On the capital raise, I think given we have GBP 2.3 billion of the capital, given that we talk about around a GBP 30 million per standard-size CFC opening over a 3-year period, but for new CFCs, it’s going to be quite a rate of commitments that we’re going to need to see before we need another capital raise. So as I’ve said, I think, many times before, if we do need another capital raise, it’s because the demand for our platform has continued to grow and grow and grow. So it would be good news. But I think materially, we should be fine for quite some time.

Tim, back to you.


Timothy Steiner, Ocado Group plc – CEO & Executive Director [13]


Okay, so we’ve got 1 more question that’s come in from Dimitrios at Schroder (sic) [Schroders]. Can you provide some color on trend performance for the first few weeks of H2?

Look, the first few weeks of H2 have looked like the last few weeks of H1. So very strong demand, significantly increased sales based on a flat week and significant demand. I don’t know, Duncan, if you want to add anything to that.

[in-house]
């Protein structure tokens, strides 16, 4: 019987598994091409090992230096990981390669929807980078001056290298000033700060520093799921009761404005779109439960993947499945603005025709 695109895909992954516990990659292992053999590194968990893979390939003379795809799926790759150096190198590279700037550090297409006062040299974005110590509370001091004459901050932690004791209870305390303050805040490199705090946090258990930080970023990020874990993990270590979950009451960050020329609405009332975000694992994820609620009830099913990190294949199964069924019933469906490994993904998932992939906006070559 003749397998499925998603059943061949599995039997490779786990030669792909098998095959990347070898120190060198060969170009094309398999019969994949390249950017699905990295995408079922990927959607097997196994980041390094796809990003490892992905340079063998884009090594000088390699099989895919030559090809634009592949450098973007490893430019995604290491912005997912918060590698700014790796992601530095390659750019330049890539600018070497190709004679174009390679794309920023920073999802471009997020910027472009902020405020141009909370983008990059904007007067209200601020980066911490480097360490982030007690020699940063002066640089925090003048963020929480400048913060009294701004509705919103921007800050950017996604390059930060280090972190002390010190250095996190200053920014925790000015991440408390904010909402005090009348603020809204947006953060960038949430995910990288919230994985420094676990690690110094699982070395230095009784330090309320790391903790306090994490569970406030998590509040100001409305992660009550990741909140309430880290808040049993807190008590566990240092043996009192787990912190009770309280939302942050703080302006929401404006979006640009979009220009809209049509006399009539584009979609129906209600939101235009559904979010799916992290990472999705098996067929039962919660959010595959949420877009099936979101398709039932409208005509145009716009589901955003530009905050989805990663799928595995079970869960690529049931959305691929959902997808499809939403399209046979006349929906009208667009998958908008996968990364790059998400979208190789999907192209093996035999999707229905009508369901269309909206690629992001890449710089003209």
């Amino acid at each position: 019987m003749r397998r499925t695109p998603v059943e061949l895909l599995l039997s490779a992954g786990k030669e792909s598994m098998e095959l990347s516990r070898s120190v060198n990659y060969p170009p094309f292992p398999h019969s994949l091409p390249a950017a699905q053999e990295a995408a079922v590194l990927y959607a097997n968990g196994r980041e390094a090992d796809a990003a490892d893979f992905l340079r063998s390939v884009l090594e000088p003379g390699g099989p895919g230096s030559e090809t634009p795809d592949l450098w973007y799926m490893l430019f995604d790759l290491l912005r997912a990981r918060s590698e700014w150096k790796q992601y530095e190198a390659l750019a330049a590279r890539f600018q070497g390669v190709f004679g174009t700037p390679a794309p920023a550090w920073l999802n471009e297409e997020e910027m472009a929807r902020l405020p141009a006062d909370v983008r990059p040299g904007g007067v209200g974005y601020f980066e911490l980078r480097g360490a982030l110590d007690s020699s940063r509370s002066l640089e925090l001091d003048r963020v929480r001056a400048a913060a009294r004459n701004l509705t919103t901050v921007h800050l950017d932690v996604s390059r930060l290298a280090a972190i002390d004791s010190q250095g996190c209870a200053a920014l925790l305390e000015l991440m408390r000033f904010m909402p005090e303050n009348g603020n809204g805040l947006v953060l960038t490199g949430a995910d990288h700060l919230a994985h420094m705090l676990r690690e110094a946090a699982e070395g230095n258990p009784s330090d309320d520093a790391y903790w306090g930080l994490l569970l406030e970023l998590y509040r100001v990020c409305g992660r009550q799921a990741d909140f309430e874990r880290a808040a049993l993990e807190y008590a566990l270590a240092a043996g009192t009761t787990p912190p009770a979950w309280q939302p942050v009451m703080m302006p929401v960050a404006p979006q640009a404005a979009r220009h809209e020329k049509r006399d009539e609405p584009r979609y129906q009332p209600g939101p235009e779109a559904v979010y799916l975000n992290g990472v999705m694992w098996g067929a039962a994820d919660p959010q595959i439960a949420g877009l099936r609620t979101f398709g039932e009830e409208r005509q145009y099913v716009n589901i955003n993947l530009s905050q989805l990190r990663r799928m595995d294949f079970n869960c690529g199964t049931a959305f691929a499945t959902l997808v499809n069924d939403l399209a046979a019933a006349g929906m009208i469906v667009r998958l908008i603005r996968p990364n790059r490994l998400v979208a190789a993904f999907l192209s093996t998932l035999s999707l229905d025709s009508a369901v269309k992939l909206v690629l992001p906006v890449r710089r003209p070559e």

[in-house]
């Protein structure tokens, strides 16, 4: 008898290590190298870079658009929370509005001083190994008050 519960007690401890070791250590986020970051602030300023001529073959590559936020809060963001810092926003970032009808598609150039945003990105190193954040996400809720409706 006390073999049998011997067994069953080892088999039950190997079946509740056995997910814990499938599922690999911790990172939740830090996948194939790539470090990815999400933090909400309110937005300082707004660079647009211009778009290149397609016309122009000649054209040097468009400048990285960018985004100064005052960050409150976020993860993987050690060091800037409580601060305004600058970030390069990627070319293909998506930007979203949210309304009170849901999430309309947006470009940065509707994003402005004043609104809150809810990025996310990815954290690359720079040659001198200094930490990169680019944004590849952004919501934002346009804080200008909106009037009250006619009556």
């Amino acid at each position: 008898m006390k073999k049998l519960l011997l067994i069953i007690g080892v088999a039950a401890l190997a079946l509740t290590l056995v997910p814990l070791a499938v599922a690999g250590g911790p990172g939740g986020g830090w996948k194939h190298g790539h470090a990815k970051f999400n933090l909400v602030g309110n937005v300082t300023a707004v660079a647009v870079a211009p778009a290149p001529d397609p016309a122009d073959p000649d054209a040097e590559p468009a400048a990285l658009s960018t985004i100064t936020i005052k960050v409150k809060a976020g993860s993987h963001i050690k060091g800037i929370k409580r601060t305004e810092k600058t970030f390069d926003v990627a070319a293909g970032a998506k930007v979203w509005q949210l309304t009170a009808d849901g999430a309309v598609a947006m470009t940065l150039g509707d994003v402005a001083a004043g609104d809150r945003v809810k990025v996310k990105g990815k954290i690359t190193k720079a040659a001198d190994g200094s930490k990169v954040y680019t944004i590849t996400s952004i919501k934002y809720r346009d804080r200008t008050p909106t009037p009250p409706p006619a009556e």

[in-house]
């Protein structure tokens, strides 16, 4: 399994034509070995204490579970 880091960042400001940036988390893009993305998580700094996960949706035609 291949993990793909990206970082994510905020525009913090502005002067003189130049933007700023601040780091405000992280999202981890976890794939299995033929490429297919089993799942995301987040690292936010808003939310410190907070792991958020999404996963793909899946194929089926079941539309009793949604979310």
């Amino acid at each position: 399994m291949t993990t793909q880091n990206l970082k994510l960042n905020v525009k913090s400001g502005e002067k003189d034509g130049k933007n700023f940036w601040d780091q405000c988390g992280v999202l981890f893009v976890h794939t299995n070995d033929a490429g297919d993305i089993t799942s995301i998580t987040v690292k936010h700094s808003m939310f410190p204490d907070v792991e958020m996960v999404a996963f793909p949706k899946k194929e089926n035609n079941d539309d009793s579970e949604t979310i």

Duncan Tatton-Brown, Ocado Group plc – CFO & Executive Director [14]


No. I think that’s right. I think the one thing I would say is obviously this — the year-on-year sales growth is more driven by the particular week the prior year. So if we go into particularly low periods in the prior year, for example, high periods of holiday, you can get slightly higher percentage growths. But overall, our sales level in absolute terms is very consistent.


Timothy Steiner, Ocado Group plc – CEO & Executive Director [15]


Do you expect the improvement in profitability for Retail to continue improving with scale?